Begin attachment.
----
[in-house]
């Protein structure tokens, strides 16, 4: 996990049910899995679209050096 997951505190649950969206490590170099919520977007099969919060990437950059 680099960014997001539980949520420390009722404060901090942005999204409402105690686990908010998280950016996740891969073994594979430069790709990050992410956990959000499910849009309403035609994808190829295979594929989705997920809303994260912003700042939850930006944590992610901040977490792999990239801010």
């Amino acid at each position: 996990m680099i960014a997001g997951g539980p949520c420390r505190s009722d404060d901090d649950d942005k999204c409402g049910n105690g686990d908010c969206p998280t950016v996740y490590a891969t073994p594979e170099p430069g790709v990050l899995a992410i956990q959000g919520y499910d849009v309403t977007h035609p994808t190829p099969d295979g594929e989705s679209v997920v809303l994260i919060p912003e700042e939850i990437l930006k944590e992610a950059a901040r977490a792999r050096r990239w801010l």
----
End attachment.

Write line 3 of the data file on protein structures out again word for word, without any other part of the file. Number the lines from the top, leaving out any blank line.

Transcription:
């Amino acid at each position: 996990m680099i960014a997001g997951g539980p949520c420390r505190s009722d404060d901090d649950d942005k999204c409402g049910n105690g686990d908010c969206p998280t950016v996740y490590a891969t073994p594979e170099p430069g790709v990050l899995a992410i956990q959000g919520y499910d849009v309403t977007h035609p994808t190829p099969d295979g594929e989705s679209v997920v809303l994260i919060p912003e700042e939850i990437l930006k944590e992610a950059a901040r977490a792999r050096r990239w801010l």